Letters from Home, Gujarati Cuisine, Stories of Africa.
Gujarati Cooking and Street Games
My dearest Komal, Anjli and Amar,
2017 Already. New year new adventures! Now that you have all returned to your daily lives, the house has descended into the quiet and dark realms of early January. Unfortunately most of you missed the coming of the lovely snow. Very late this season. Usually the white blanket covers the fields from mid October. The views are just magical. The front path has been worked upon four times already! I feel the snow decided to be kind to you and it arrived after YOU left. Besides enjoying the pristine views and atmosphere of fresh snow I was also able to test my new acquisition of snow-shoes.
I have to admit that the title of my letter is ambiguous. Cooking and playing games clash with each other. They certainly clashed for me. I acquired the label ‘a novice in the kitchen’ when I was younger and to this date find it hard to discard this label. It was expected of all the females of my generation to be expert cooks, luckily not the case nowadays, cooking wise or gender wise. Perhaps that was the reason why girls were not encouraged to go for further education. With four competent ladies in the kitchen busy cooking food for the large flock, we youngsters would have been under their feet! The chore I was assigned to was to set the dinner table for the adults before meal times. I was always too busy playing street games with my friends in Ripon Garden and it always ended with either Lalitaba or Dikaba standing on the front steps and shouting out for me. I can still hear those echos of my name in that Ripon Garden air.
All my cooking skills were acquired either by spending hours at the neighbour’s kitchen (with Kiranmasi and Narmadaba) or later on when I moved to England. Oh! how things changed then. Now that Lalitaba was working, it was my duty after school to get part of the evening meal ready. She would come in and complete the meal for when Dada entered the house an hour later. Dada had always been used to marching into the house and immediately sitting down for his meals. The fact that he was a diabetic also played a big part in this scenario. So I prepared the rotli dough, the vegetables, the daal and the rice. When Ba arrived from work, she would spice up the vegetables and daal while I made the rotlis. This was the best cooking education for my later life. Clearing up after meals was a job for Atishmama, Achalamasi and myself. What about Neshmama? Well he was after all contributing his income to the household! Actually, every Friday he would hand over his wage packet to Dada, minus a few pounds for personal expenses.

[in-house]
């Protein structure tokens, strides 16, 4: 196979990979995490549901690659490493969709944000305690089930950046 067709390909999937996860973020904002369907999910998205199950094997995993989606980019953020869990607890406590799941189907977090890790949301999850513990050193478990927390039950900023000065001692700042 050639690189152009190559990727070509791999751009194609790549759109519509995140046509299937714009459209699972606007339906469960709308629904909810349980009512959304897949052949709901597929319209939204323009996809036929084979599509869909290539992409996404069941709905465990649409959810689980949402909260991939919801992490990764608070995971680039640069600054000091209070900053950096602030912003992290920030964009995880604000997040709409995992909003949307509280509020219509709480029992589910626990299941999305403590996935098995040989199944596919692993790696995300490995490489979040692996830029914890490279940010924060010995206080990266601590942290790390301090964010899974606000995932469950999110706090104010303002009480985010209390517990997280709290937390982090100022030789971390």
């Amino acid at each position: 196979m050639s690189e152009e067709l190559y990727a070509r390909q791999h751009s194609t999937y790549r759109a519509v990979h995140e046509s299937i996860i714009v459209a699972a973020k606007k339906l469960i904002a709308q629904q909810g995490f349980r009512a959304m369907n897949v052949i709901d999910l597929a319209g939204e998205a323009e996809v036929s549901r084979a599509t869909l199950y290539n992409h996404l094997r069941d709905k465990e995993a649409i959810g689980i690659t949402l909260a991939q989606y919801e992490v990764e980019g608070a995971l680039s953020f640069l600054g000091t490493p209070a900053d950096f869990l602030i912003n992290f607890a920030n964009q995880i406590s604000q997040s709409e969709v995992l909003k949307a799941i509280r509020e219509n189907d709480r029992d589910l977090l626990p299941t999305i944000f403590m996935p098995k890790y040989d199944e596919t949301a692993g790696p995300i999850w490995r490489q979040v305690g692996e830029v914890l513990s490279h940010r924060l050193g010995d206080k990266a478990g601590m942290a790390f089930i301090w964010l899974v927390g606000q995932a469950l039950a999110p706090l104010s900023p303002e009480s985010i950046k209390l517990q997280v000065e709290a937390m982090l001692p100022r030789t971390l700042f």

These days, street games are something you do not see much of. We were lucky with the big green field in the middle of our square where many of the boys played cricket. Strangely football did not feature in our street games. I loved it after the council gardener had cut the long grass and before he came to pick up the hay. We would use the hay to draw out outlines of houses and play ‘housie-housie’. I even had a miniature aluminium kitchen set that would be strategically placed in the ‘kitchen’ area.
As for the street games, we played with all the neighbourhood friends in their front concreted verandas. Games with gujarati names like, magharmach (મઘરમછ), khokho(ખોખો), karom(કેરમ), hide and seek(છુપ્પા રુસ્તમ), gili danda(ગીલી ડંડા) and naagel(નાગેલ), to name a few. The last of these involved piling up 7 stones of differing sizes which were alternatively stoned down or built up by the two opposing teams. Follow the link to see how it is exactly played. All this reminds me of all those friends I played with in my neighbourhood, Nalu, Kamu, Umi, (all nicknames) and many more. Through these street games, we all developed close ties with all the other children in the neighbourhood. Where are they now? I am in touch with some, but would be nostalgic to catch up with many others.
Another pastime was playing cards: DoTeenPaanch (દો તીન પાંચ), rumy(રમી), grim(ગ્રીમ), satyu(સત્યુ) and countless more. My aunt Dipakaki (Dikaba to you) loved to play cards with us and she taught me many different games and also many cheating tricks! Numerous manoeuvres to ensure getting the best deals in hand and devious ways of ‘communicating’ with your playing partner. Oh! those lazy hot afternoons in the shades were highly entertaining, pretty hilarious and great bonding sessions. Those memories were revived for me when we were in Hanoi last November. Centre of Hanoi has a picturesque lake with a walkway all around and many attractions along this walkway. The main roads around the lake are closed off for motorized traffic from Friday evening to early Monday morning. During this period besides thrilling live bands, we found groups of youngsters playing these almost extinct street games. It seemed like a lot of fun. I wonder what these children did with their smart phones at this time? Vietnam was dynamic and interesting.
Komal I have listened to your input and with this letter, have attached two ‘quick’ recipes for you to follow: egg curry and papdino lot, both gluten-free. Are you becoming an expert cook? Even I would not adorn the ‘gujarati expert’ hat yet and so will wait a little while before placing it on your head!
As usual, happy cooking. I would love ALL of you to be more active in the kitchen as ALL of you enjoy eating!
So until my next letter, loads of love, hugs and kisses,